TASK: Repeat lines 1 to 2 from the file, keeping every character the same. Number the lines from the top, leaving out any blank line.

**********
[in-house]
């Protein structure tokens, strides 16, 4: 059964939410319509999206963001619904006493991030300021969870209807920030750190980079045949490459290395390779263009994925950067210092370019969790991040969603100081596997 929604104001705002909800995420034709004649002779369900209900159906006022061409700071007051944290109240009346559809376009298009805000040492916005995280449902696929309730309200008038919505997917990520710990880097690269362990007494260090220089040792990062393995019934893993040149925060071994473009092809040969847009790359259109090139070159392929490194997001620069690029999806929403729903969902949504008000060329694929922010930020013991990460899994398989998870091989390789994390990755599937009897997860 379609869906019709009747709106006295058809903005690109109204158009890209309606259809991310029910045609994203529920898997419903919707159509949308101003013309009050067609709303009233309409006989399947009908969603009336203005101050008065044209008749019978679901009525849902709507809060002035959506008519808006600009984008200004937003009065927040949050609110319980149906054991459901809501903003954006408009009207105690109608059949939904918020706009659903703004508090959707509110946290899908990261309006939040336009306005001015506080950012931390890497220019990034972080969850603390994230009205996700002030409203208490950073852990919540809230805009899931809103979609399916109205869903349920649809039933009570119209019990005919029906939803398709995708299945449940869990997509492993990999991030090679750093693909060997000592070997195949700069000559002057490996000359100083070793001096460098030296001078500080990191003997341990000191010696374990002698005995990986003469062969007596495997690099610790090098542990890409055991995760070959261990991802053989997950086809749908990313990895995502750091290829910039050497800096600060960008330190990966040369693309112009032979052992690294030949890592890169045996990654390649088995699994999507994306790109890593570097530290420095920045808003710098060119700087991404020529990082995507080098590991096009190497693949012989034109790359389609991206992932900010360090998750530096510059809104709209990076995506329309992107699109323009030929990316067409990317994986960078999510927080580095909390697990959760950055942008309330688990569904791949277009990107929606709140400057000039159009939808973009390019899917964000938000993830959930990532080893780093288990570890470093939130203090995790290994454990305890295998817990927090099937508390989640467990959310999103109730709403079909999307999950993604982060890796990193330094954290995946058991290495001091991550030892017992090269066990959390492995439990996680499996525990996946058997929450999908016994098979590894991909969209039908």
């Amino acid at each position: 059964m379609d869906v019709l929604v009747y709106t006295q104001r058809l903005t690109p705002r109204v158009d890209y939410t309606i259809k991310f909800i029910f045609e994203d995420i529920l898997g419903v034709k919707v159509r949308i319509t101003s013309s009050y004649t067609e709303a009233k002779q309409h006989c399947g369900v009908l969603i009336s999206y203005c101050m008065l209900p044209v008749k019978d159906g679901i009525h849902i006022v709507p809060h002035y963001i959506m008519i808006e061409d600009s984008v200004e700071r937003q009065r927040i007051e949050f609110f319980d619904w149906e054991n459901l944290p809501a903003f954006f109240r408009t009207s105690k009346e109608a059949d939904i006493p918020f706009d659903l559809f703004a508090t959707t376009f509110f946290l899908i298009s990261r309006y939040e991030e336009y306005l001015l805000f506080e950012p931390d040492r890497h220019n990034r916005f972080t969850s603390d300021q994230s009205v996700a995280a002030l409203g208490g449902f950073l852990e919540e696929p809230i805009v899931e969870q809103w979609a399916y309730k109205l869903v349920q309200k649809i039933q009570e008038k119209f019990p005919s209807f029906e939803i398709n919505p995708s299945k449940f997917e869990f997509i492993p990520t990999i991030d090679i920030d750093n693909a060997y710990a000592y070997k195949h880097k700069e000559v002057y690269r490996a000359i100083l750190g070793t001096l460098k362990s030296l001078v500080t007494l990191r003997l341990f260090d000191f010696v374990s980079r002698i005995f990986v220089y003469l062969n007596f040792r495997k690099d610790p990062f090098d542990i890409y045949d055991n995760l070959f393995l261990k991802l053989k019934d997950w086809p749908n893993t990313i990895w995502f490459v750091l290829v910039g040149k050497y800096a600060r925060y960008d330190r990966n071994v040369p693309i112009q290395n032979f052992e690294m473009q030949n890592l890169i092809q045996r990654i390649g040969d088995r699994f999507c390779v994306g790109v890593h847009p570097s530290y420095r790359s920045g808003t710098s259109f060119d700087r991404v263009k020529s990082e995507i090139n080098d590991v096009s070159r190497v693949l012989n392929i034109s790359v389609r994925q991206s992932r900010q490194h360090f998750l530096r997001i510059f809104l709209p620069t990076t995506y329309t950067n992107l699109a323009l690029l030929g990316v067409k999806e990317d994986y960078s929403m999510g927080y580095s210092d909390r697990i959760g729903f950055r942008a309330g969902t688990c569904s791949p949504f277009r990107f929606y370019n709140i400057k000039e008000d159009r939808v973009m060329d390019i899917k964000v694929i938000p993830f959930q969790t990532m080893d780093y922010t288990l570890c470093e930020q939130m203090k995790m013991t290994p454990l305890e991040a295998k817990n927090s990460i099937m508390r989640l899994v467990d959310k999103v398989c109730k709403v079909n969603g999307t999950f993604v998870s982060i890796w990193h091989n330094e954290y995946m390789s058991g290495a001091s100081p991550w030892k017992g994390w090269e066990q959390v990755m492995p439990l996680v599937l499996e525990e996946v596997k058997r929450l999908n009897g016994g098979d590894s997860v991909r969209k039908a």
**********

[in-house]
């Protein structure tokens, strides 16, 4: 059964939410319509999206963001619904006493991030300021969870209807920030750190980079045949490459290395390779263009994925950067210092370019969790991040969603100081596997 929604104001705002909800995420034709004649002779369900209900159906006022061409700071007051944290109240009346559809376009298009805000040492916005995280449902696929309730309200008038919505997917990520710990880097690269362990007494260090220089040792990062393995019934893993040149925060071994473009092809040969847009790359259109090139070159392929490194997001620069690029999806929403729903969902949504008000060329694929922010930020013991990460899994398989998870091989390789994390990755599937009897997860 379609869906019709009747709106006295058809903005690109109204158009890209309606259809991310029910045609994203529920898997419903919707159509949308101003013309009050067609709303009233309409006989399947009908969603009336203005101050008065044209008749019978679901009525849902709507809060002035959506008519808006600009984008200004937003009065927040949050609110319980149906054991459901809501903003954006408009009207105690109608059949939904918020706009659903703004508090959707509110946290899908990261309006939040336009306005001015506080950012931390890497220019990034972080969850603390994230009205996700002030409203208490950073852990919540809230805009899931809103979609399916109205869903349920649809039933009570119209019990005919029906939803398709995708299945449940869990997509492993990999991030090679750093693909060997000592070997195949700069000559002057490996000359100083070793001096460098030296001078500080990191003997341990000191010696374990002698005995990986003469062969007596495997690099610790090098542990890409055991995760070959261990991802053989997950086809749908990313990895995502750091290829910039050497800096600060960008330190990966040369693309112009032979052992690294030949890592890169045996990654390649088995699994999507994306790109890593570097530290420095920045808003710098060119700087991404020529990082995507080098590991096009190497693949012989034109790359389609991206992932900010360090998750530096510059809104709209990076995506329309992107699109323009030929990316067409990317994986960078999510927080580095909390697990959760950055942008309330688990569904791949277009990107929606709140400057000039159009939808973009390019899917964000938000993830959930990532080893780093288990570890470093939130203090995790290994454990305890295998817990927090099937508390989640467990959310999103109730709403079909999307999950993604982060890796990193330094954290995946058991290495001091991550030892017992090269066990959390492995439990996680499996525990996946058997929450999908016994098979590894991909969209039908």